Critics say it shows that Thunberg's trip is not really about reducing carbon. "It's nothing more than virtue signaling," said Marc Morano, publisher of Climate Depot, a website that's skeptical about the impact of climate change.
Emma Lim, 18, launched a climate change movement this week called "#No Future, No Children" that includes a website where other teens can take her pledge.
"I am giving up my chance of having a family because I will only have children if I know I can keep them safe," she says on her website. "It breaks my heart, but I created this pledge because I know I am not alone. ... We’ve read the science, and now we’re pleading with our government." ...In Stockholm, Sweden, 18-year-old Isabelle Axelsson signed on."I am taking this pledge because I don’t want to give birth to a child that will feel the same climate anxiety and fear as I do," she wrote. "I don’t want any more children to have to face the consequences of our inaction."
Climate activists at White House on September 13, 2019 declare they will have no more kids until the Green New Deal passed!
On the HadCRUT4 data, there has been no global warming for close to eight years, since March 2014. That period can be expected to lengthen once the HadCRUT data are updated – the “University” of East Anglia is slower at maintaining the data these days than it used to be.
Michael Shellenberger: A major new staff report from the New York Federal Reserve Bank throws cold water on the over-heated rhetoric coming from activist investors, bankers, and politicians. “How Bad Are Weather Disasters for Banks?” asks the title of the report by three economists. “Not very,” they answer in the first sentence of the abstract.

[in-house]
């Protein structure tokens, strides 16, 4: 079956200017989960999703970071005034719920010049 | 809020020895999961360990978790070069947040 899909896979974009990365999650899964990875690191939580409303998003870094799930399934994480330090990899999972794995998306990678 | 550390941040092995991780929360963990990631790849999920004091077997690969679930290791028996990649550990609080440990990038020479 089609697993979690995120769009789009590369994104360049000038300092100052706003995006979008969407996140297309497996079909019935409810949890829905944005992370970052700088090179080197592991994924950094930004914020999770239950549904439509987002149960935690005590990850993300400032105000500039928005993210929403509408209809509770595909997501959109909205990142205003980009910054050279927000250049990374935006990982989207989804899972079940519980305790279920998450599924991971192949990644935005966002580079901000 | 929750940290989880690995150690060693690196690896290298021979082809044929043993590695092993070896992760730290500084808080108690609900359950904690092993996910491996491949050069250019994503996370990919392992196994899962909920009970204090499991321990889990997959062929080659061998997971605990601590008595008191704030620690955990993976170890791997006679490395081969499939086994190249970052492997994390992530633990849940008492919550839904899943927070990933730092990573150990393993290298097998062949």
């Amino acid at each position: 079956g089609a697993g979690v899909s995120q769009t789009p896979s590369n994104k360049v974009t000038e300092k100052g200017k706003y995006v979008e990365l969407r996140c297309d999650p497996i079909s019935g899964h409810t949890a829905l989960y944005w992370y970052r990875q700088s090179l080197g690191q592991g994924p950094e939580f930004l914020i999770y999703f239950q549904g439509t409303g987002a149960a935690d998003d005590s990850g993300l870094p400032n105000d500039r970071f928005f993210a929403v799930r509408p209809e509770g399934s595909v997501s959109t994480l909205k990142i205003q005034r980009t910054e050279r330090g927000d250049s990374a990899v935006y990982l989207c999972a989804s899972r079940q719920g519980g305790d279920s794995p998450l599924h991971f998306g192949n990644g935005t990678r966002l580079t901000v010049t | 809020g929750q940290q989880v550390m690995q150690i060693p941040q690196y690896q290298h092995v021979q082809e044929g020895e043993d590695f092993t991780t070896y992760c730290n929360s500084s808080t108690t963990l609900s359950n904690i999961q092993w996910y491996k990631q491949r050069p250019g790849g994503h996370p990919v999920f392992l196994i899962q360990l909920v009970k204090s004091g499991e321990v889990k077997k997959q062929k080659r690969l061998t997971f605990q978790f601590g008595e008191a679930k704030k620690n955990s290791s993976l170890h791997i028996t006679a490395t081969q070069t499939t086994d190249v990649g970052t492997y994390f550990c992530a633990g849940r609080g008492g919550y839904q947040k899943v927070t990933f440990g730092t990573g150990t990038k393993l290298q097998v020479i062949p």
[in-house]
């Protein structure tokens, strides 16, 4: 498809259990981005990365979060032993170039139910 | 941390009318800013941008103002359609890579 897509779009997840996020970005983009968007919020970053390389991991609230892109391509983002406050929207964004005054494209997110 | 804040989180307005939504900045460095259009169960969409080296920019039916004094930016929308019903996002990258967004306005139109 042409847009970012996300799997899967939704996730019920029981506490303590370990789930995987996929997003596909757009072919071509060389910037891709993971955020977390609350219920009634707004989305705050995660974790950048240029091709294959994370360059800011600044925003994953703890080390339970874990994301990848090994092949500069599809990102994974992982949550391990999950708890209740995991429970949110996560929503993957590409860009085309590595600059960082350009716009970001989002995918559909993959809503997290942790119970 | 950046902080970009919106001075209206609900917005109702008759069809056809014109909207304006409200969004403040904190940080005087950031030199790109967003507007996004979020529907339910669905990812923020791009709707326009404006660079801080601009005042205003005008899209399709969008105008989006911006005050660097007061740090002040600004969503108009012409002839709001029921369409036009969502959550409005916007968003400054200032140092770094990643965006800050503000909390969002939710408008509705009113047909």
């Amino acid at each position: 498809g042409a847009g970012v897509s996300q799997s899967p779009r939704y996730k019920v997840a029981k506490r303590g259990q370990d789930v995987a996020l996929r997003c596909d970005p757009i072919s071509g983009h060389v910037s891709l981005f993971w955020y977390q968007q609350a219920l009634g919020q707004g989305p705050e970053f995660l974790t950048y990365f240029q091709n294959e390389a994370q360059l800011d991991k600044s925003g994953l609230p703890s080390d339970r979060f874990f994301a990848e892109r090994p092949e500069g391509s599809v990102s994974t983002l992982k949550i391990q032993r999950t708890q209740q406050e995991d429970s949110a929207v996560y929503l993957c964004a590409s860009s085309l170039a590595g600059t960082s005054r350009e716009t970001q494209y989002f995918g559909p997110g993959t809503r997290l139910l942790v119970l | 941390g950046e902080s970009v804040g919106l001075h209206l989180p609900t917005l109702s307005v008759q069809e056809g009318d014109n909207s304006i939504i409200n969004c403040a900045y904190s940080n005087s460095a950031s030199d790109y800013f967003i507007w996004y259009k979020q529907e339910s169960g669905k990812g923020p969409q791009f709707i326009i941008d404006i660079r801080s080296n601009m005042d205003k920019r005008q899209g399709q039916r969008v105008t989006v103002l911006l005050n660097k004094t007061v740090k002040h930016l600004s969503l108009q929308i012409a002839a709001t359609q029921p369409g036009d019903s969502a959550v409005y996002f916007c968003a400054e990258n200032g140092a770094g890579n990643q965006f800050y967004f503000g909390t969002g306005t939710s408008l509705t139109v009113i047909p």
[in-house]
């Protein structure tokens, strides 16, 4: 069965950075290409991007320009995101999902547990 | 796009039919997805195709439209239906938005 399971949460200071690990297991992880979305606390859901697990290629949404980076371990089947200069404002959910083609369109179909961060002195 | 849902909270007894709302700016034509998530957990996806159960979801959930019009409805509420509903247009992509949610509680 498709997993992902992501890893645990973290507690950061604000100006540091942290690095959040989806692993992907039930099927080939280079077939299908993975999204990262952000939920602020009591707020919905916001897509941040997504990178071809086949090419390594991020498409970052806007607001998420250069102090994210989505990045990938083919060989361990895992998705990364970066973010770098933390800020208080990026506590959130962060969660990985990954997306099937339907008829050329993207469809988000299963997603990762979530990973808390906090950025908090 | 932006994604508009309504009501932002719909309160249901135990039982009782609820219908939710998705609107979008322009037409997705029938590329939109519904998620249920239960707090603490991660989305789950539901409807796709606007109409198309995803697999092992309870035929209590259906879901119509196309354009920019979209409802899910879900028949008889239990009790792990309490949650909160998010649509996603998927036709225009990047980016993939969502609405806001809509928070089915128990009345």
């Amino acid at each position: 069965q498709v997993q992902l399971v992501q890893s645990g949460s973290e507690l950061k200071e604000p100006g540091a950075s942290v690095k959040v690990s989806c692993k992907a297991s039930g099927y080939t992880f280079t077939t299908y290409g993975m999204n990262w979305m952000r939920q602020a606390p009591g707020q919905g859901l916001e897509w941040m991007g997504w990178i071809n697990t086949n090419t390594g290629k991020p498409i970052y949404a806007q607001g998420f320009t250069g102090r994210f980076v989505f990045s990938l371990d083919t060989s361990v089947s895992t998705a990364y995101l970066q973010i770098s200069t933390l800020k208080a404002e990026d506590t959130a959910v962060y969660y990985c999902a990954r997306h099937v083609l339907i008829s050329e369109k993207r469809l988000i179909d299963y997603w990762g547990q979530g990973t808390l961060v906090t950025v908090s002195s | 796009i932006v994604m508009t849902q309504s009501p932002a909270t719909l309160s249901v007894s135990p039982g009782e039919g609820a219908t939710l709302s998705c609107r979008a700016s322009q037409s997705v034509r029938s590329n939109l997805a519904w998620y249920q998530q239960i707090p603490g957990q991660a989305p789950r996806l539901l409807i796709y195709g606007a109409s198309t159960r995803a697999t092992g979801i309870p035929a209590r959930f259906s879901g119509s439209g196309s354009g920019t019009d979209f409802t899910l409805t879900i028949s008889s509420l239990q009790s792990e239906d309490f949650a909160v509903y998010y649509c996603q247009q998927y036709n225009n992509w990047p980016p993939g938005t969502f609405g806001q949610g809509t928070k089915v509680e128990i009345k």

The reason is because “weather disasters over the last quarter century had insignificant or small effects on U.S. banks’ performance.” The study looked at FEMA-level disasters between 1995 and 2018, at county-level property damage estimates, and the impact on banking revenue.
UK Independent: "Your home, sometime in the next decade. You click the heating on and receive an app notification telling you how much of your carbon allowance you’ve used today. Outside in the drive, your car’s fuel is linked to the same account. In the fridge, the New Zealand lamb you’ve bought has cost not just pounds and pence but a chunk of this monthly emissions budget too. Welcome to the world of personal carbon allowances – a concept that is increasingly gaining traction among experts as a possible response to the climate crisis. Each month, it would see every person or household in the country given a limited emissions quota to spend on heating, energy, travel, food and possibly consumer goods. Those who wish to expend more could buy top-ups. Those who require less would be able to sell their left-overs back to the ‘grid’." ... Now, in the wake of Cop26, many feel the concept – radical, perhaps, but demonstrably do-able – has never been riper for consideration. So, could this be our future? ... “By establishing an equal monthly budget for everyone, you create a sense of a shared effort to address a shared problem,” says Fawcett.